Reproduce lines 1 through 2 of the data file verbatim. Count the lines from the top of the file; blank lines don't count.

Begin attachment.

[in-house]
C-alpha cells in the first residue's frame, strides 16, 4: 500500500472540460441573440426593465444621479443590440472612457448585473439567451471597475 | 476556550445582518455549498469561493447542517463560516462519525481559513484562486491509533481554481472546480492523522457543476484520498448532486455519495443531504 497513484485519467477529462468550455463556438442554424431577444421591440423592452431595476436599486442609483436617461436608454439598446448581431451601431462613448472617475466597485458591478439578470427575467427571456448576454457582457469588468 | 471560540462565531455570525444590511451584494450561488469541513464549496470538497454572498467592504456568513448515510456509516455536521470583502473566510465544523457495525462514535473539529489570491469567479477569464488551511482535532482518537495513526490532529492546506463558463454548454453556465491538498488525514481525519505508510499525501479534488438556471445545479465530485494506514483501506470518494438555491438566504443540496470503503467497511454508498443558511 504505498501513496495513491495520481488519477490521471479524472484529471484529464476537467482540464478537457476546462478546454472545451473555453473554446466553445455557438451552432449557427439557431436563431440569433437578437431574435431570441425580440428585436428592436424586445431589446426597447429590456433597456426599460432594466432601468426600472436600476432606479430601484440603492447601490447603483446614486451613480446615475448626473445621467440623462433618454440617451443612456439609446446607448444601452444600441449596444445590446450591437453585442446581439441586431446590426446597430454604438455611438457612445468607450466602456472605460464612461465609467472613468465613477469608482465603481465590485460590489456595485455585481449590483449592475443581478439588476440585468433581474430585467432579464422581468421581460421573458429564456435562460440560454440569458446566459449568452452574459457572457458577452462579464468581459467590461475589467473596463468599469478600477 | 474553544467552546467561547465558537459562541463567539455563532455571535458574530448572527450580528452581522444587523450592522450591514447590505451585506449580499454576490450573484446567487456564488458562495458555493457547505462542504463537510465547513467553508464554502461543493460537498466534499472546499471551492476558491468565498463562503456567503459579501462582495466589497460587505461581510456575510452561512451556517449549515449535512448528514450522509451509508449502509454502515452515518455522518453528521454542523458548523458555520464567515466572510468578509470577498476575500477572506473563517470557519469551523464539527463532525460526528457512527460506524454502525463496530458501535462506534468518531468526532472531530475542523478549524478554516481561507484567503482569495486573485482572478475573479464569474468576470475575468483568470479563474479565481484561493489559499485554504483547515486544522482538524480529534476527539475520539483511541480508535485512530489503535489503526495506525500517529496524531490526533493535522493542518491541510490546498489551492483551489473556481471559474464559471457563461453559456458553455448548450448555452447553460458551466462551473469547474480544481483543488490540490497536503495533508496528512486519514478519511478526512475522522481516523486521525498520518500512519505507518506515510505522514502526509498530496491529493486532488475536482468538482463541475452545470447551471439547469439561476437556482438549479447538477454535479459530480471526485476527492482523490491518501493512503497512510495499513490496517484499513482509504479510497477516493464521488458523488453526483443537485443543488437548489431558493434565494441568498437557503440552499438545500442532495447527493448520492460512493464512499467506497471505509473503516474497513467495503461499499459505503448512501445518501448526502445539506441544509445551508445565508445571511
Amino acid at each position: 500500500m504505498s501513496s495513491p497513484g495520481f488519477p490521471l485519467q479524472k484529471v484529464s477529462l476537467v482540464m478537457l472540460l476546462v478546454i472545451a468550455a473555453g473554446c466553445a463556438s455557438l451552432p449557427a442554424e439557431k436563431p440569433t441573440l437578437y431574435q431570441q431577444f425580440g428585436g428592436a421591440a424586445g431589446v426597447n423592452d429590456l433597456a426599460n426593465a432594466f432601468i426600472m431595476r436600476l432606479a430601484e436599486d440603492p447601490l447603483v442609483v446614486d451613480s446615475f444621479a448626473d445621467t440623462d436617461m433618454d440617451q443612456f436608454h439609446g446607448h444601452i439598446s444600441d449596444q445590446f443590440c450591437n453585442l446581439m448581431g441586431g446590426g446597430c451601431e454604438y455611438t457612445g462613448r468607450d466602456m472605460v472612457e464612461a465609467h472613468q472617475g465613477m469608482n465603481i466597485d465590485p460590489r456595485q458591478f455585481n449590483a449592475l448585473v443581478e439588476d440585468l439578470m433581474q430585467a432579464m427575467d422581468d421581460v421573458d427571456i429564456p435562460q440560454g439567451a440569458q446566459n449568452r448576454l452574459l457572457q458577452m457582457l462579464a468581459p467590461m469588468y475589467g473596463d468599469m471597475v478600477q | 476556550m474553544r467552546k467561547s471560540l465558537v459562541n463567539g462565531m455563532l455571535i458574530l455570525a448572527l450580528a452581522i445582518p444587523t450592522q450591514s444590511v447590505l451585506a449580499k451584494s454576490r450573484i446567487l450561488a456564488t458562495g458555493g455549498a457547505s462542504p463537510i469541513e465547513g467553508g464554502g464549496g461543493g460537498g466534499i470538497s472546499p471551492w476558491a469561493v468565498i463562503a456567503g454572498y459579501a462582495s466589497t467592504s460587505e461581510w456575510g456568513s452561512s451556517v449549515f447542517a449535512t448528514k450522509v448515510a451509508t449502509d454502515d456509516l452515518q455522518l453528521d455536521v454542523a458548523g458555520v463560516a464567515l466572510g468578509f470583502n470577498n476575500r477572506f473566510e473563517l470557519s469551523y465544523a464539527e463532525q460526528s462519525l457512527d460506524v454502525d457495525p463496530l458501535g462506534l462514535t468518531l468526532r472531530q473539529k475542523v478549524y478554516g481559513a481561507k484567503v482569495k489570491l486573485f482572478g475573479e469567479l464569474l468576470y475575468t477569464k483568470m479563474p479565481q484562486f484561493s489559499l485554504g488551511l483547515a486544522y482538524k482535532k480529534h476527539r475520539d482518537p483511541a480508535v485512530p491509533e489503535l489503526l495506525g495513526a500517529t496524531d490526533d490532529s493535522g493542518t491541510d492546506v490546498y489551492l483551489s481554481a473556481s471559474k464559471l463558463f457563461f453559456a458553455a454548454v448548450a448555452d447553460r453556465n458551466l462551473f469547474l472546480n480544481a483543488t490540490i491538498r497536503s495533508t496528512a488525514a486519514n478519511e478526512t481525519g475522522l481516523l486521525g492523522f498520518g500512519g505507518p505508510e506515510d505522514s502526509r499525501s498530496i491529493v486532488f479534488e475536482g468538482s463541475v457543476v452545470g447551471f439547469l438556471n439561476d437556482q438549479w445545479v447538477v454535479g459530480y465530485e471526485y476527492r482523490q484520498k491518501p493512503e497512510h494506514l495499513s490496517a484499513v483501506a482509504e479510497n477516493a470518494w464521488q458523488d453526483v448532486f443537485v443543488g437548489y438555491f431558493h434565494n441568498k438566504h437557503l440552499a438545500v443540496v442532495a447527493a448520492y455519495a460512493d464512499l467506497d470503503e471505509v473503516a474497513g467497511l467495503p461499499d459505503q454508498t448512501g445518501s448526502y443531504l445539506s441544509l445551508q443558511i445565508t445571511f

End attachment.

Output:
[in-house]
C-alpha cells in the first residue's frame, strides 16, 4: 500500500472540460441573440426593465444621479443590440472612457448585473439567451471597475 | 476556550445582518455549498469561493447542517463560516462519525481559513484562486491509533481554481472546480492523522457543476484520498448532486455519495443531504 497513484485519467477529462468550455463556438442554424431577444421591440423592452431595476436599486442609483436617461436608454439598446448581431451601431462613448472617475466597485458591478439578470427575467427571456448576454457582457469588468 | 471560540462565531455570525444590511451584494450561488469541513464549496470538497454572498467592504456568513448515510456509516455536521470583502473566510465544523457495525462514535473539529489570491469567479477569464488551511482535532482518537495513526490532529492546506463558463454548454453556465491538498488525514481525519505508510499525501479534488438556471445545479465530485494506514483501506470518494438555491438566504443540496470503503467497511454508498443558511 504505498501513496495513491495520481488519477490521471479524472484529471484529464476537467482540464478537457476546462478546454472545451473555453473554446466553445455557438451552432449557427439557431436563431440569433437578437431574435431570441425580440428585436428592436424586445431589446426597447429590456433597456426599460432594466432601468426600472436600476432606479430601484440603492447601490447603483446614486451613480446615475448626473445621467440623462433618454440617451443612456439609446446607448444601452444600441449596444445590446450591437453585442446581439441586431446590426446597430454604438455611438457612445468607450466602456472605460464612461465609467472613468465613477469608482465603481465590485460590489456595485455585481449590483449592475443581478439588476440585468433581474430585467432579464422581468421581460421573458429564456435562460440560454440569458446566459449568452452574459457572457458577452462579464468581459467590461475589467473596463468599469478600477 | 474553544467552546467561547465558537459562541463567539455563532455571535458574530448572527450580528452581522444587523450592522450591514447590505451585506449580499454576490450573484446567487456564488458562495458555493457547505462542504463537510465547513467553508464554502461543493460537498466534499472546499471551492476558491468565498463562503456567503459579501462582495466589497460587505461581510456575510452561512451556517449549515449535512448528514450522509451509508449502509454502515452515518455522518453528521454542523458548523458555520464567515466572510468578509470577498476575500477572506473563517470557519469551523464539527463532525460526528457512527460506524454502525463496530458501535462506534468518531468526532472531530475542523478549524478554516481561507484567503482569495486573485482572478475573479464569474468576470475575468483568470479563474479565481484561493489559499485554504483547515486544522482538524480529534476527539475520539483511541480508535485512530489503535489503526495506525500517529496524531490526533493535522493542518491541510490546498489551492483551489473556481471559474464559471457563461453559456458553455448548450448555452447553460458551466462551473469547474480544481483543488490540490497536503495533508496528512486519514478519511478526512475522522481516523486521525498520518500512519505507518506515510505522514502526509498530496491529493486532488475536482468538482463541475452545470447551471439547469439561476437556482438549479447538477454535479459530480471526485476527492482523490491518501493512503497512510495499513490496517484499513482509504479510497477516493464521488458523488453526483443537485443543488437548489431558493434565494441568498437557503440552499438545500442532495447527493448520492460512493464512499467506497471505509473503516474497513467495503461499499459505503448512501445518501448526502445539506441544509445551508445565508445571511